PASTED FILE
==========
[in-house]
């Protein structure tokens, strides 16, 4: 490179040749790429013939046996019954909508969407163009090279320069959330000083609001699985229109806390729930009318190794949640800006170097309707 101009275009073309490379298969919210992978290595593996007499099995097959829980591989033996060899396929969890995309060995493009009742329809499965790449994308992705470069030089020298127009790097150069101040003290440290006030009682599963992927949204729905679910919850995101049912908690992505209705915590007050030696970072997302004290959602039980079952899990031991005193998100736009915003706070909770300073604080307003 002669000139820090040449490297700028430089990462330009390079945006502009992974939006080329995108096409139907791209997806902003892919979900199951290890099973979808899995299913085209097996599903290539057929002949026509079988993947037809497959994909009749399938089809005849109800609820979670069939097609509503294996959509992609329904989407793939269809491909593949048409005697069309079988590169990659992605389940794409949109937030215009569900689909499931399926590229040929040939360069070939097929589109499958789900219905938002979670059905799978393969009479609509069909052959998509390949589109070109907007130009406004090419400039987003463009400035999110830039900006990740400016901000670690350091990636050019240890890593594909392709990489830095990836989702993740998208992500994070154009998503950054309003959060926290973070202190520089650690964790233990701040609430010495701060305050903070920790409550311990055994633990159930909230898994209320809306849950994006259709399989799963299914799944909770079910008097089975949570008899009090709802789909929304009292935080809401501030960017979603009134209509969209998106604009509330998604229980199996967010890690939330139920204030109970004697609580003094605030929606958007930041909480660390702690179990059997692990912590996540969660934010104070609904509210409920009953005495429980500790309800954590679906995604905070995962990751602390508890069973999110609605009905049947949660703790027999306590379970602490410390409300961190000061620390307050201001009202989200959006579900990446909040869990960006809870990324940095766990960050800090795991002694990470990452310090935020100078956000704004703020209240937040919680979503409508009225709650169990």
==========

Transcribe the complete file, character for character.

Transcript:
[in-house]
């Protein structure tokens, strides 16, 4: 490179040749790429013939046996019954909508969407163009090279320069959330000083609001699985229109806390729930009318190794949640800006170097309707 101009275009073309490379298969919210992978290595593996007499099995097959829980591989033996060899396929969890995309060995493009009742329809499965790449994308992705470069030089020298127009790097150069101040003290440290006030009682599963992927949204729905679910919850995101049912908690992505209705915590007050030696970072997302004290959602039980079952899990031991005193998100736009915003706070909770300073604080307003 002669000139820090040449490297700028430089990462330009390079945006502009992974939006080329995108096409139907791209997806902003892919979900199951290890099973979808899995299913085209097996599903290539057929002949026509079988993947037809497959994909009749399938089809005849109800609820979670069939097609509503294996959509992609329904989407793939269809491909593949048409005697069309079988590169990659992605389940794409949109937030215009569900689909499931399926590229040929040939360069070939097929589109499958789900219905938002979670059905799978393969009479609509069909052959998509390949589109070109907007130009406004090419400039987003463009400035999110830039900006990740400016901000670690350091990636050019240890890593594909392709990489830095990836989702993740998208992500994070154009998503950054309003959060926290973070202190520089650690964790233990701040609430010495701060305050903070920790409550311990055994633990159930909230898994209320809306849950994006259709399989799963299914799944909770079910008097089975949570008899009090709802789909929304009292935080809401501030960017979603009134209509969209998106604009509330998604229980199996967010890690939330139920204030109970004697609580003094605030929606958007930041909480660390702690179990059997692990912590996540969660934010104070609904509210409920009953005495429980500790309800954590679906995604905070995962990751602390508890069973999110609605009905049947949660703790027999306590379970602490410390409300961190000061620390307050201001009202989200959006579900990446909040869990960006809870990324940095766990960050800090795991002694990470990452310090935020100078956000704004703020209240937040919680979503409508009225709650169990």